Tap Into Yourself to Find the Meaning of Your Life
Years ago, I tried my hand at water divining.
I found a forked stick and walked around our property with it poised just above the ground, my hands alert to any movement not of my own making, which would indicate there was water below.
The only reason I was doing this was because we desperately needed water.
There had been little rain that year. The natural spring had dried up and our tank only held 23,000 litres of water when it was full. It was empty now because Rob had climbed inside the tank and scooped out the remaining water into two buckets.
‘This is the last of our water,’ Rob said to our five children gathered around the buckets now sitting under the stairs. Their eyes boggled at the reality.
We’d ordered a water truck to deliver 7,000 litres in the morning, but the $300 cost had blown our budget and couldn’t be repeated when that ran out. That’s why I’d hunted for a forked stick and tried, unsuccessfully, to find an underground supply of free water.
Good news! It rained heavily that night. The sound of rain thrumming on the roof, gurgling down the water pipes and into the tank was a beautiful sound.
Trying to Find the Meaning of Your Life
When I recall my water divining attempts, I see myself in jeans and a t-shirt, moving slowly across the ground, the forked stick held loosely in up-facing palms, the stick pointing forwards.
That mental vision of myself reminds me of the way we look for the meaning of life.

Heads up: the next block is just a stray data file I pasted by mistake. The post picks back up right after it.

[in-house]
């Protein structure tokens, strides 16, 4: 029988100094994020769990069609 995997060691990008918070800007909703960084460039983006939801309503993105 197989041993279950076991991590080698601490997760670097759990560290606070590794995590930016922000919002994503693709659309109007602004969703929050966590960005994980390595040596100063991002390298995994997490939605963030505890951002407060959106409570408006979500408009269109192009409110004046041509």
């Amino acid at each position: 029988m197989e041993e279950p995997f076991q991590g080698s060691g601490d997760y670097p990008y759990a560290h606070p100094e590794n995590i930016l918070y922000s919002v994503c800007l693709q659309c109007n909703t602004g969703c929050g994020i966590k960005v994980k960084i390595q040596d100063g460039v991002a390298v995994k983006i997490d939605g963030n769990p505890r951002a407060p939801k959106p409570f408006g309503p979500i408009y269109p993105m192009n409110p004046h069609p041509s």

We look outside ourselves for it.
We read books. Attend seminars. Pray to the heavens. Climb mountains. Do Google searches. Go on pilgrimages. It’s like we have a forked stick in our hands, and we roam the earth looking for the truth about ourselves. Trying to find it elsewhere. Waiting for the stick to pull downwards so we can say, ‘Aha! Here it is!’
But all we have to do is settle inside ourselves. That’s where the water – the meaning – the “truth” – is.
If it were otherwise, it wouldn’t make sense.
It wouldn’t be fair.
I once belonged to a religion that taught that no one could come to know and obey God unless he called them.
I was taught that God had called my father. I imagined God holding his hands around his mouth as he shouted down from the heavens, telling Dad to listen to him. And I imagined Dad looking up in surprise and bewilderment at the sound. My dad listened, and we joined God’s church, so we were safe from the terrible prophecies about the end of the world that we read about in the Book of Revelation.
But the confusing thing to me as I grew up was that everyone else in the world who didn’t believe in God would be punished – even though it was, really, God’s fault that they knew nothing about him because he hadn’t called them like he had my father.
It didn’t make sense. It wasn’t fair.
I turned my back on that exclusive religion in my early forties. It took me a few more years to drop the concept of a wrathful God in the sky watching my every move and deciding, moment by moment, whether I deserved eternal life, but I’m over all that stuff now.
No one needs to wait to be called by an invisible, imagined, vengeful being.
We can call ourselves.
Do you want to know who or what you are?
Wisdom is embedded in you.
The reality is that you are universal wisdom walking around.
You are the diviner of your inner water.
The answer to your question about the meaning of your life lies within you.
With love, Marlane